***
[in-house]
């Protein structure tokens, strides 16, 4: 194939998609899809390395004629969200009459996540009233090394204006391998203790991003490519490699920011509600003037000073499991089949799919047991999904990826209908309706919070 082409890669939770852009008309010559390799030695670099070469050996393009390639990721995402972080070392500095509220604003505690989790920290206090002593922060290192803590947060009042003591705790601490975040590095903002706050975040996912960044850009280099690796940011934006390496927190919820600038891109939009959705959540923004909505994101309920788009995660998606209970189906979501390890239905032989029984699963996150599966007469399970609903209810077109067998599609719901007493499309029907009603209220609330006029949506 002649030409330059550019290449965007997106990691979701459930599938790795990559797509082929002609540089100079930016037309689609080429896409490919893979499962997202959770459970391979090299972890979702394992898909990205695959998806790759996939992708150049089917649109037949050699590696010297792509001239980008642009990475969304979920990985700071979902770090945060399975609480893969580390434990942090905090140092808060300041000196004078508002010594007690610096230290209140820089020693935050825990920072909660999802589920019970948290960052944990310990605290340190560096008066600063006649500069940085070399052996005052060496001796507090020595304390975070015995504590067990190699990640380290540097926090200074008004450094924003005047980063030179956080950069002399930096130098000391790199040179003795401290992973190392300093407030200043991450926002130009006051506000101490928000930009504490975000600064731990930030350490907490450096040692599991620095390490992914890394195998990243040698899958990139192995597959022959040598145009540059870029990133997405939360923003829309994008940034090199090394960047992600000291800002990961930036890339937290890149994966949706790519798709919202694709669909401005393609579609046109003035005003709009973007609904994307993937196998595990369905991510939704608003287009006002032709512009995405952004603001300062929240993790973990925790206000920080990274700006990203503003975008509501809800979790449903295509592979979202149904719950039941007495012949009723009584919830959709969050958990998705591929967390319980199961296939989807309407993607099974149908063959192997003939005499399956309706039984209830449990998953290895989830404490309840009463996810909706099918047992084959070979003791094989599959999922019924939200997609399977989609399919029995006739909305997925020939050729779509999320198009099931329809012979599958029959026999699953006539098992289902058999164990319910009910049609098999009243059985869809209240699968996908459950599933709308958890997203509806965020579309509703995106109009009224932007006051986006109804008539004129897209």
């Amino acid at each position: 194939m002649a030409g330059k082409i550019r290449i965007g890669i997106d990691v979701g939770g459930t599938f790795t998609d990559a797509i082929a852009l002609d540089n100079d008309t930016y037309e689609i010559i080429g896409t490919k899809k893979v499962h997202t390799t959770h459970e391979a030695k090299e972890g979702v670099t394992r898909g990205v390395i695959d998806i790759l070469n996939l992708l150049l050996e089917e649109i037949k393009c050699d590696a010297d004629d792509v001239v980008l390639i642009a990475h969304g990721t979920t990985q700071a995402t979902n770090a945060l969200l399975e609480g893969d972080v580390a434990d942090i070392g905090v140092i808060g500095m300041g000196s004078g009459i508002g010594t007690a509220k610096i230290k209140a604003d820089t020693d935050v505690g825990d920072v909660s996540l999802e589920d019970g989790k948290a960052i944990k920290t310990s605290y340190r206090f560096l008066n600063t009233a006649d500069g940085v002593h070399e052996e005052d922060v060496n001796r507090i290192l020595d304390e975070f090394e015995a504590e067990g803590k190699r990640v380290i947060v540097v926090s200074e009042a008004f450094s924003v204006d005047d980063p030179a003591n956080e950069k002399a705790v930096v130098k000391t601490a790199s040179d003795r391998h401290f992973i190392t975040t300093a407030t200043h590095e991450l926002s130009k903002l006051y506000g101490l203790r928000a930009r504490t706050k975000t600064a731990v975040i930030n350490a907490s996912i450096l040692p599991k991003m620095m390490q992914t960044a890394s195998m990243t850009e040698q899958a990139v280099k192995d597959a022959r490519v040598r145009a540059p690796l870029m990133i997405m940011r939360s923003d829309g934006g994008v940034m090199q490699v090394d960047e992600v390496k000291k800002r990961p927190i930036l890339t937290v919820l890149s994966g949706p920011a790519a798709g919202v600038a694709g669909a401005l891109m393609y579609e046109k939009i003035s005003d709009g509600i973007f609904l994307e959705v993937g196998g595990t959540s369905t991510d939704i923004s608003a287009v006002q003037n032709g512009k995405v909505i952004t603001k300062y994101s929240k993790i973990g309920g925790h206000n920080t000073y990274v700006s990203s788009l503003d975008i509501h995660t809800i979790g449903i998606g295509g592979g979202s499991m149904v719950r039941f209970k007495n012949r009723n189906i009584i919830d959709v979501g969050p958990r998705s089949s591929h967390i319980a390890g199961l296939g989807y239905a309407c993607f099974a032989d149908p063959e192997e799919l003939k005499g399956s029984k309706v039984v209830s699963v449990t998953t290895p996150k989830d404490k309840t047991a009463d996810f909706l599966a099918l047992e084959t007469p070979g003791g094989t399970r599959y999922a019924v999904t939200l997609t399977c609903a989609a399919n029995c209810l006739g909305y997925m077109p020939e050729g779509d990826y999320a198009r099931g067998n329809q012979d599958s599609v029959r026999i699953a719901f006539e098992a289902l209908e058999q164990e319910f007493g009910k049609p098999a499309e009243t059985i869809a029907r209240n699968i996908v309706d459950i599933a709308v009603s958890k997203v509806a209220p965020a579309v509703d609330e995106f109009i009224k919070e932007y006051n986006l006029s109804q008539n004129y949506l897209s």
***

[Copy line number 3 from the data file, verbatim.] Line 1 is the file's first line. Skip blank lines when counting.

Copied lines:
């Amino acid at each position: 194939m002649a030409g330059k082409i550019r290449i965007g890669i997106d990691v979701g939770g459930t599938f790795t998609d990559a797509i082929a852009l002609d540089n100079d008309t930016y037309e689609i010559i080429g896409t490919k899809k893979v499962h997202t390799t959770h459970e391979a030695k090299e972890g979702v670099t394992r898909g990205v390395i695959d998806i790759l070469n996939l992708l150049l050996e089917e649109i037949k393009c050699d590696a010297d004629d792509v001239v980008l390639i642009a990475h969304g990721t979920t990985q700071a995402t979902n770090a945060l969200l399975e609480g893969d972080v580390a434990d942090i070392g905090v140092i808060g500095m300041g000196s004078g009459i508002g010594t007690a509220k610096i230290k209140a604003d820089t020693d935050v505690g825990d920072v909660s996540l999802e589920d019970g989790k948290a960052i944990k920290t310990s605290y340190r206090f560096l008066n600063t009233a006649d500069g940085v002593h070399e052996e005052d922060v060496n001796r507090i290192l020595d304390e975070f090394e015995a504590e067990g803590k190699r990640v380290i947060v540097v926090s200074e009042a008004f450094s924003v204006d005047d980063p030179a003591n956080e950069k002399a705790v930096v130098k000391t601490a790199s040179d003795r391998h401290f992973i190392t975040t300093a407030t200043h590095e991450l926002s130009k903002l006051y506000g101490l203790r928000a930009r504490t706050k975000t600064a731990v975040i930030n350490a907490s996912i450096l040692p599991k991003m620095m390490q992914t960044a890394s195998m990243t850009e040698q899958a990139v280099k192995d597959a022959r490519v040598r145009a540059p690796l870029m990133i997405m940011r939360s923003d829309g934006g994008v940034m090199q490699v090394d960047e992600v390496k000291k800002r990961p927190i930036l890339t937290v919820l890149s994966g949706p920011a790519a798709g919202v600038a694709g669909a401005l891109m393609y579609e046109k939009i003035s005003d709009g509600i973007f609904l994307e959705v993937g196998g595990t959540s369905t991510d939704i923004s608003a287009v006002q003037n032709g512009k995405v909505i952004t603001k300062y994101s929240k993790i973990g309920g925790h206000n920080t000073y990274v700006s990203s788009l503003d975008i509501h995660t809800i979790g449903i998606g295509g592979g979202s499991m149904v719950r039941f209970k007495n012949r009723n189906i009584i919830d959709v979501g969050p958990r998705s089949s591929h967390i319980a390890g199961l296939g989807y239905a309407c993607f099974a032989d149908p063959e192997e799919l003939k005499g399956s029984k309706v039984v209830s699963v449990t998953t290895p996150k989830d404490k309840t047991a009463d996810f909706l599966a099918l047992e084959t007469p070979g003791g094989t399970r599959y999922a019924v999904t939200l997609t399977c609903a989609a399919n029995c209810l006739g909305y997925m077109p020939e050729g779509d990826y999320a198009r099931g067998n329809q012979d599958s599609v029959r026999i699953a719901f006539e098992a289902l209908e058999q164990e319910f007493g009910k049609p098999a499309e009243t059985i869809a029907r209240n699968i996908v309706d459950i599933a709308v009603s958890k997203v509806a209220p965020a579309v509703d609330e995106f109009i009224k919070e932007y006051n986006l006029s109804q008539n004129y949506l897209s």